Yesterday I was talking with a young woman who is looking to increase her assertiveness. She told me story that made my HAIR STAND ON END. She said that an Uber driver, who had recently driven her from her place of work to her home, had come by her office the next day and offered to give her a ride home. She accepted, even though she didn’t feel comfortable doing so, because she didn’t want to hurt his feelings. Off the clock – Uber had no record of this trip. She didn’t even know his last name. The next time he called she had her coworkers tell him she wasn’t there.
She put her self in danger because she didn’t want to hurt his feelings.
Too often I see in women a hesitancy to be direct and firm for fear of not being “nice”. Many women feel guilty for saying “no”. Life isn’t all puppies and unicorns and you need backbone. Don’t shirk facing it by telling your coworkers to tell him you’re not there. Firmly, and without explanation, tell him “Thank you, but I don’t need a ride.” When he demands to know why, repeat that sentence. I call it the broken-record technique and it works well when being confronted by someone who is asking you to do something you don’t want to do. You don’t have to explain. Poise, confidence, and firmness will send a message that excuses and artificial politeness cannot.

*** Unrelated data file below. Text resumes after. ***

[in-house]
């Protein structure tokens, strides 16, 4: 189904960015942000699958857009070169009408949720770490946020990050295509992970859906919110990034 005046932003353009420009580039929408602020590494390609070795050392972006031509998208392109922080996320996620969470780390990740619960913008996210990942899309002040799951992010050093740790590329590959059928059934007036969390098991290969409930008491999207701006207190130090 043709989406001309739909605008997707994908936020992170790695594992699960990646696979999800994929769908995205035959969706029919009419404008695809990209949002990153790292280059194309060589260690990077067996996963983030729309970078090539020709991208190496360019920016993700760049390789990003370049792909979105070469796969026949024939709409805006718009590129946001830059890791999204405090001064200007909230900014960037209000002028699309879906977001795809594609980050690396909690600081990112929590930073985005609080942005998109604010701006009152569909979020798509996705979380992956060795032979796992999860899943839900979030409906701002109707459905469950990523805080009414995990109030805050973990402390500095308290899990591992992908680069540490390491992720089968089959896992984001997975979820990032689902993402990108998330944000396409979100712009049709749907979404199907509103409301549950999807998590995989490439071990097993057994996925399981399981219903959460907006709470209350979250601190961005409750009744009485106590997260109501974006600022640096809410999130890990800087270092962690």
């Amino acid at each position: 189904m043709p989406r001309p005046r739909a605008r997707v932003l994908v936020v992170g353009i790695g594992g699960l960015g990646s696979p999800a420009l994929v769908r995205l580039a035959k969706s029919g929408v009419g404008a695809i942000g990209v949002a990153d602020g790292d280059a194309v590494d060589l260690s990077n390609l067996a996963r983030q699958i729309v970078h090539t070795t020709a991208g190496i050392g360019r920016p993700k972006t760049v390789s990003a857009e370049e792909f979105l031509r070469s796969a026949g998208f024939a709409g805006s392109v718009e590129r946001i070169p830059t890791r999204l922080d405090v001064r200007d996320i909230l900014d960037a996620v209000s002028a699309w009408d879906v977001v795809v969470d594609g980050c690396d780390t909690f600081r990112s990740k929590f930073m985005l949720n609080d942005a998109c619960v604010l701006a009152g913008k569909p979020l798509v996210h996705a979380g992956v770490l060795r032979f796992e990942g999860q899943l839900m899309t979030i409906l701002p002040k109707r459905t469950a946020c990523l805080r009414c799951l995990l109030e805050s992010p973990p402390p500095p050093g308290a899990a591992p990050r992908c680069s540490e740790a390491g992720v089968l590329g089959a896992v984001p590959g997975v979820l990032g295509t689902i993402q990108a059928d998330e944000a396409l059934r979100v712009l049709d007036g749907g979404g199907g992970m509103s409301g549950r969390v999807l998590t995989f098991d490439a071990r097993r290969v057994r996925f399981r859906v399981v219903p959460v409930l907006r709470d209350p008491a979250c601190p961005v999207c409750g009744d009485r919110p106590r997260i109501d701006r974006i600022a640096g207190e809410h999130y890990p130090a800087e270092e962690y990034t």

Our greatest strength is our greatest weakness. Women have great strength and ability to nurture a group. Women leaders score higher on employee engagement and we are far better negotiators when we negotiate for others than for ourselves. Women are more likely to go to bat for the team. This becomes a weakness when we strive to keep the peace at the expense of ourselves.
No justification or explanation is needed. You are perfectly within your rights to say “no”. You don’t have to justify your worth, your decision. I tell coaching clients to remember, “explaining is draining”. When you are asked to justify your beliefs, your values, your decisions, it quickly feels like back-pedaling or excuses, and bullies/aggressors (both men AND women – this isn’t about men but about bullies) will use that to back you into a corner. Don’t hand people the gun to shoot you with. Your boundaries are your boundaries and require no justification.
For example, I had a debate with who made a disparaging comment about “women drivers” and I pointed out that statistics show women are better drivers. He said statistics mean nothing; the sample size is too small and skewed. He acted the bully and made it personal, asking about my personal driving record. I refused to answer as it was inappropriate an irrelevant – I don’t represent all women drivers. And wasn’t a sample size of 1 too small and skewed? (Using his logic.) Moot point. I asked:
Charming. I didn’t rise to the bait. I owed him no personal information.
A bully tactic is to challenge the other person’s intelligence, beliefs, value with questions intended to gather information to sling it back at them, to get their opponent off-guard and feel cornered.
At age 25 I wasn’t so good at this either. I had the advantage of mentors in my career that helped me learn to handle conflict. Get a coach, find a mentor. Learn to believe in yourself.